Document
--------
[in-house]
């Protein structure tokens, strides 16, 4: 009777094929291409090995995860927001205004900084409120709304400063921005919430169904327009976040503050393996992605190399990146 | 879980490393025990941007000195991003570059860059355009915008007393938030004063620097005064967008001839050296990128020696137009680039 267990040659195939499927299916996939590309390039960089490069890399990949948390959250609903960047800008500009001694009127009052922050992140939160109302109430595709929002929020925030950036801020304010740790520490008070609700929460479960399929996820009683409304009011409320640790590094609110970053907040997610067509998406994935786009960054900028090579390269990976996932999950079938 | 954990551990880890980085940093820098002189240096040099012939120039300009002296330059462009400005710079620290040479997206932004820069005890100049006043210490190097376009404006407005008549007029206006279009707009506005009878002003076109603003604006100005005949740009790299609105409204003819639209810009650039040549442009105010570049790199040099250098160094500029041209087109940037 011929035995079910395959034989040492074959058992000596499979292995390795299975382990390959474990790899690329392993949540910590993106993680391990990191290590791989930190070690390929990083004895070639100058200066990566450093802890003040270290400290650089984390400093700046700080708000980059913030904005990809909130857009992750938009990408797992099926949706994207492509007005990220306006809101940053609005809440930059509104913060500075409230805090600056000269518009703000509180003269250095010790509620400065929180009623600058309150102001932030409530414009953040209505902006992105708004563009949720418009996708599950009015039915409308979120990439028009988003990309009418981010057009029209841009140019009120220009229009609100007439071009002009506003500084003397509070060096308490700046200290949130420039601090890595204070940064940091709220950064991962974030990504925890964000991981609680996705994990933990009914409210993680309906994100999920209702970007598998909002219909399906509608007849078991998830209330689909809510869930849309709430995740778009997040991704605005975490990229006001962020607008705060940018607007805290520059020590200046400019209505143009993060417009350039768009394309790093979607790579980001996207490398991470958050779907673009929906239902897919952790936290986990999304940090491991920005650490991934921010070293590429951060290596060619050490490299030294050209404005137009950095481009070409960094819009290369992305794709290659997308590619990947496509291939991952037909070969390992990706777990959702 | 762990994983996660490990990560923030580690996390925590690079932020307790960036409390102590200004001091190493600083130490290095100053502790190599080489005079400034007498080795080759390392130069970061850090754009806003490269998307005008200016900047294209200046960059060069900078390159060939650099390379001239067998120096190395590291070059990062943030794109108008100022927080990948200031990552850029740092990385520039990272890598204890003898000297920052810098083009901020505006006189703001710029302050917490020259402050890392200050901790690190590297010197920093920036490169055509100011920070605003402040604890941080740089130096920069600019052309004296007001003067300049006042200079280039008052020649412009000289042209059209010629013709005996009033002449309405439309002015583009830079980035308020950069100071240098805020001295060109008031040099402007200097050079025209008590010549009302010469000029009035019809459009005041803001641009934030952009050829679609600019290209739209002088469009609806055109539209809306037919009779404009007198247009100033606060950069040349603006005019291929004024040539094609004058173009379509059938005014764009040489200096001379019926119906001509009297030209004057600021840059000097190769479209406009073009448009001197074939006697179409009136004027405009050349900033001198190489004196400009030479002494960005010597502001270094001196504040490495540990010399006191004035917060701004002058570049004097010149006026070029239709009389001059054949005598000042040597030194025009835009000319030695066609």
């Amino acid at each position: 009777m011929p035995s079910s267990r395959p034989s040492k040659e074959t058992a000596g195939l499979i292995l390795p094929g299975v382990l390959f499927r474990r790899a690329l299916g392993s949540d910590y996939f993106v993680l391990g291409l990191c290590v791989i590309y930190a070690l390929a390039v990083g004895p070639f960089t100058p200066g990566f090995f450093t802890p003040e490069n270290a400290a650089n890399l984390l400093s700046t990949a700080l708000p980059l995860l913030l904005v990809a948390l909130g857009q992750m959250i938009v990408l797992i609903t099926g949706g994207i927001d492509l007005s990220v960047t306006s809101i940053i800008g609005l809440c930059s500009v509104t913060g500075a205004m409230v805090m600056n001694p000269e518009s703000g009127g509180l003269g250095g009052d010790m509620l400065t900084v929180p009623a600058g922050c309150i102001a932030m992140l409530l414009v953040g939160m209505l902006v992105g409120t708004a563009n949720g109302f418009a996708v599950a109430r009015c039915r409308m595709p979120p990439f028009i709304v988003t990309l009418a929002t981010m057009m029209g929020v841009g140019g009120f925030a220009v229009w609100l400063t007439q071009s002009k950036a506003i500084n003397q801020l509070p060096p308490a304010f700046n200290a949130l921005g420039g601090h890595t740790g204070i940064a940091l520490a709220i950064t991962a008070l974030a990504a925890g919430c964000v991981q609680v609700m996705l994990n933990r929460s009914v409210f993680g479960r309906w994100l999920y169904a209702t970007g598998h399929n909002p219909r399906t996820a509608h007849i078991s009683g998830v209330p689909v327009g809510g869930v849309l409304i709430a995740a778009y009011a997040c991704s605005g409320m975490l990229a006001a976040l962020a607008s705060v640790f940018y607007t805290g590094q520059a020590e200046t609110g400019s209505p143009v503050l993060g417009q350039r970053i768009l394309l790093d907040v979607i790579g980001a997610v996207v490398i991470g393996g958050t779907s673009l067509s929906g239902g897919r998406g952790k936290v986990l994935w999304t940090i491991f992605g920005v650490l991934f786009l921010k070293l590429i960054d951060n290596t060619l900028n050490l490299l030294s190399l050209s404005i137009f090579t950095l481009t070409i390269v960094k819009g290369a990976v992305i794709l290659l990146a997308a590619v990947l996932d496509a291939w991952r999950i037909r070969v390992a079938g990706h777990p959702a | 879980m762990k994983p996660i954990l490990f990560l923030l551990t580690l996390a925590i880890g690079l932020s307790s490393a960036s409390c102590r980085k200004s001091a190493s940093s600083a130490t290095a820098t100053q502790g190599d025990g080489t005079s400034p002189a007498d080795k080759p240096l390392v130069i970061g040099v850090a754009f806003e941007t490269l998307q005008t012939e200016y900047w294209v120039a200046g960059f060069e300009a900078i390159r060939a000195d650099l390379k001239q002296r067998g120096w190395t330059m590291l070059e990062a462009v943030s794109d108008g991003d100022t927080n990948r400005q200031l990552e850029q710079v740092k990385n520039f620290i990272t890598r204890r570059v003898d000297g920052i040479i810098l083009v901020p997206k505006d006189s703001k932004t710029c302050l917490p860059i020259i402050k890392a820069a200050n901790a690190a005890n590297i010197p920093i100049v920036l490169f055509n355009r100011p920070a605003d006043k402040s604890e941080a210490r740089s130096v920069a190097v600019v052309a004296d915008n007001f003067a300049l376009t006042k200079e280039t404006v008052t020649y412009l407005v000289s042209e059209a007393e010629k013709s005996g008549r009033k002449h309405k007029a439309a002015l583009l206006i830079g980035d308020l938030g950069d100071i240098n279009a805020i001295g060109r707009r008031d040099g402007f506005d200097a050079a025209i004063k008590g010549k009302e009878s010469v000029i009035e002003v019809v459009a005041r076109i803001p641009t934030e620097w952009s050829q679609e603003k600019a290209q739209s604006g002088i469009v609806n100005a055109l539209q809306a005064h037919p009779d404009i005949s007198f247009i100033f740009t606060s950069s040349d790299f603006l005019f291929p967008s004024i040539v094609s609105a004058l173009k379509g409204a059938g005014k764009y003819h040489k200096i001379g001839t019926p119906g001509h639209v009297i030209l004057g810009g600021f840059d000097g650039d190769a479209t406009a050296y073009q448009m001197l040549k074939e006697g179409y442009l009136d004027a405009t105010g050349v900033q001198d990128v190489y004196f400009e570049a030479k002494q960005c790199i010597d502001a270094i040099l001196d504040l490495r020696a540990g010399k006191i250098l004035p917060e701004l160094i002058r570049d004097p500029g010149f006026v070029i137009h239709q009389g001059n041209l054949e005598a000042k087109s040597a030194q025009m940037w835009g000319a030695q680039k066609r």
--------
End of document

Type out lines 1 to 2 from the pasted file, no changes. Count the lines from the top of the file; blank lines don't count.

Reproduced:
[in-house]
């Protein structure tokens, strides 16, 4: 009777094929291409090995995860927001205004900084409120709304400063921005919430169904327009976040503050393996992605190399990146 | 879980490393025990941007000195991003570059860059355009915008007393938030004063620097005064967008001839050296990128020696137009680039 267990040659195939499927299916996939590309390039960089490069890399990949948390959250609903960047800008500009001694009127009052922050992140939160109302109430595709929002929020925030950036801020304010740790520490008070609700929460479960399929996820009683409304009011409320640790590094609110970053907040997610067509998406994935786009960054900028090579390269990976996932999950079938 | 954990551990880890980085940093820098002189240096040099012939120039300009002296330059462009400005710079620290040479997206932004820069005890100049006043210490190097376009404006407005008549007029206006279009707009506005009878002003076109603003604006100005005949740009790299609105409204003819639209810009650039040549442009105010570049790199040099250098160094500029041209087109940037 011929035995079910395959034989040492074959058992000596499979292995390795299975382990390959474990790899690329392993949540910590993106993680391990990191290590791989930190070690390929990083004895070639100058200066990566450093802890003040270290400290650089984390400093700046700080708000980059913030904005990809909130857009992750938009990408797992099926949706994207492509007005990220306006809101940053609005809440930059509104913060500075409230805090600056000269518009703000509180003269250095010790509620400065929180009623600058309150102001932030409530414009953040209505902006992105708004563009949720418009996708599950009015039915409308979120990439028009988003990309009418981010057009029209841009140019009120220009229009609100007439071009002009506003500084003397509070060096308490700046200290949130420039601090890595204070940064940091709220950064991962974030990504925890964000991981609680996705994990933990009914409210993680309906994100999920209702970007598998909002219909399906509608007849078991998830209330689909809510869930849309709430995740778009997040991704605005975490990229006001962020607008705060940018607007805290520059020590200046400019209505143009993060417009350039768009394309790093979607790579980001996207490398991470958050779907673009929906239902897919952790936290986990999304940090491991920005650490991934921010070293590429951060290596060619050490490299030294050209404005137009950095481009070409960094819009290369992305794709290659997308590619990947496509291939991952037909070969390992990706777990959702 | 762990994983996660490990990560923030580690996390925590690079932020307790960036409390102590200004001091190493600083130490290095100053502790190599080489005079400034007498080795080759390392130069970061850090754009806003490269998307005008200016900047294209200046960059060069900078390159060939650099390379001239067998120096190395590291070059990062943030794109108008100022927080990948200031990552850029740092990385520039990272890598204890003898000297920052810098083009901020505006006189703001710029302050917490020259402050890392200050901790690190590297010197920093920036490169055509100011920070605003402040604890941080740089130096920069600019052309004296007001003067300049006042200079280039008052020649412009000289042209059209010629013709005996009033002449309405439309002015583009830079980035308020950069100071240098805020001295060109008031040099402007200097050079025209008590010549009302010469000029009035019809459009005041803001641009934030952009050829679609600019290209739209002088469009609806055109539209809306037919009779404009007198247009100033606060950069040349603006005019291929004024040539094609004058173009379509059938005014764009040489200096001379019926119906001509009297030209004057600021840059000097190769479209406009073009448009001197074939006697179409009136004027405009050349900033001198190489004196400009030479002494960005010597502001270094001196504040490495540990010399006191004035917060701004002058570049004097010149006026070029239709009389001059054949005598000042040597030194025009835009000319030695066609």